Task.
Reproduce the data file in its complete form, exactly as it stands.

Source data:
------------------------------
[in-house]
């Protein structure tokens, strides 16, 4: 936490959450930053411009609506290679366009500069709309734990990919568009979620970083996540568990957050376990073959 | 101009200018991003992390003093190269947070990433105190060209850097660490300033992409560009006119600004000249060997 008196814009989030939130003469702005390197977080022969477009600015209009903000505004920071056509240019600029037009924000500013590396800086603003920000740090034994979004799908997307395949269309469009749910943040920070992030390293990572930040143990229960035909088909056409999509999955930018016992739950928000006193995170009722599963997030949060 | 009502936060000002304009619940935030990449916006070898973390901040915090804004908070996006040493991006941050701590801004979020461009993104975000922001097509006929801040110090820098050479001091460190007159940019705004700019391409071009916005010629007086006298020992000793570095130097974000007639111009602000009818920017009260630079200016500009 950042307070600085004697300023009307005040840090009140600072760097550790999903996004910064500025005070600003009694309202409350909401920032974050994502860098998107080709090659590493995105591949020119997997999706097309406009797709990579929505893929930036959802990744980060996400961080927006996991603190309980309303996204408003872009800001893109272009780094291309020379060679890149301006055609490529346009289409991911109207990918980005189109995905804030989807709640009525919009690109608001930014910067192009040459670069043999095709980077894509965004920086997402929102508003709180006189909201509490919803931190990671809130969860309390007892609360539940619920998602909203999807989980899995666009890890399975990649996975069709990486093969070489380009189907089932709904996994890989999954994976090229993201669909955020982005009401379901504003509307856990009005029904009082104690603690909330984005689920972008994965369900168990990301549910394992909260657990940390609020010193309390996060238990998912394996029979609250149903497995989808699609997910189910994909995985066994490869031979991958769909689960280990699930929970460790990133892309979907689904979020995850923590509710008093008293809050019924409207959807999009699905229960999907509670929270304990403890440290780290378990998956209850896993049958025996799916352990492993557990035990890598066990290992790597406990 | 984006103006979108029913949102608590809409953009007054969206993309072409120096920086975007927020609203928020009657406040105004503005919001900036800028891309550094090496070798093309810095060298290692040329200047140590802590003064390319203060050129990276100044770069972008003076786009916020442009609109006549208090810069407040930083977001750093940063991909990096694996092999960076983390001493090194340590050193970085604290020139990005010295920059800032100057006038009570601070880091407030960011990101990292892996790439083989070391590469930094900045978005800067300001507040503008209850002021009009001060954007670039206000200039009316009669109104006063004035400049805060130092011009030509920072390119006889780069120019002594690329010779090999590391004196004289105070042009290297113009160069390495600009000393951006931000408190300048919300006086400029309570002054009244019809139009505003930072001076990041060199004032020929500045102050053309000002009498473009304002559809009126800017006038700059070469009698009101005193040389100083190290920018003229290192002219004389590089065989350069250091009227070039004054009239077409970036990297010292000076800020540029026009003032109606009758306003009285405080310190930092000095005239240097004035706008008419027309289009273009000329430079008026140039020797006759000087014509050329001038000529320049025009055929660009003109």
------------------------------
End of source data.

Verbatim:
[in-house]
């Protein structure tokens, strides 16, 4: 936490959450930053411009609506290679366009500069709309734990990919568009979620970083996540568990957050376990073959 | 101009200018991003992390003093190269947070990433105190060209850097660490300033992409560009006119600004000249060997 008196814009989030939130003469702005390197977080022969477009600015209009903000505004920071056509240019600029037009924000500013590396800086603003920000740090034994979004799908997307395949269309469009749910943040920070992030390293990572930040143990229960035909088909056409999509999955930018016992739950928000006193995170009722599963997030949060 | 009502936060000002304009619940935030990449916006070898973390901040915090804004908070996006040493991006941050701590801004979020461009993104975000922001097509006929801040110090820098050479001091460190007159940019705004700019391409071009916005010629007086006298020992000793570095130097974000007639111009602000009818920017009260630079200016500009 950042307070600085004697300023009307005040840090009140600072760097550790999903996004910064500025005070600003009694309202409350909401920032974050994502860098998107080709090659590493995105591949020119997997999706097309406009797709990579929505893929930036959802990744980060996400961080927006996991603190309980309303996204408003872009800001893109272009780094291309020379060679890149301006055609490529346009289409991911109207990918980005189109995905804030989807709640009525919009690109608001930014910067192009040459670069043999095709980077894509965004920086997402929102508003709180006189909201509490919803931190990671809130969860309390007892609360539940619920998602909203999807989980899995666009890890399975990649996975069709990486093969070489380009189907089932709904996994890989999954994976090229993201669909955020982005009401379901504003509307856990009005029904009082104690603690909330984005689920972008994965369900168990990301549910394992909260657990940390609020010193309390996060238990998912394996029979609250149903497995989808699609997910189910994909995985066994490869031979991958769909689960280990699930929970460790990133892309979907689904979020995850923590509710008093008293809050019924409207959807999009699905229960999907509670929270304990403890440290780290378990998956209850896993049958025996799916352990492993557990035990890598066990290992790597406990 | 984006103006979108029913949102608590809409953009007054969206993309072409120096920086975007927020609203928020009657406040105004503005919001900036800028891309550094090496070798093309810095060298290692040329200047140590802590003064390319203060050129990276100044770069972008003076786009916020442009609109006549208090810069407040930083977001750093940063991909990096694996092999960076983390001493090194340590050193970085604290020139990005010295920059800032100057006038009570601070880091407030960011990101990292892996790439083989070391590469930094900045978005800067300001507040503008209850002021009009001060954007670039206000200039009316009669109104006063004035400049805060130092011009030509920072390119006889780069120019002594690329010779090999590391004196004289105070042009290297113009160069390495600009000393951006931000408190300048919300006086400029309570002054009244019809139009505003930072001076990041060199004032020929500045102050053309000002009498473009304002559809009126800017006038700059070469009698009101005193040389100083190290920018003229290192002219004389590089065989350069250091009227070039004054009239077409970036990297010292000076800020540029026009003032109606009758306003009285405080310190930092000095005239240097004035706008008419027309289009273009000329430079008026140039020797006759000087014509050329001038000529320049025009055929660009003109």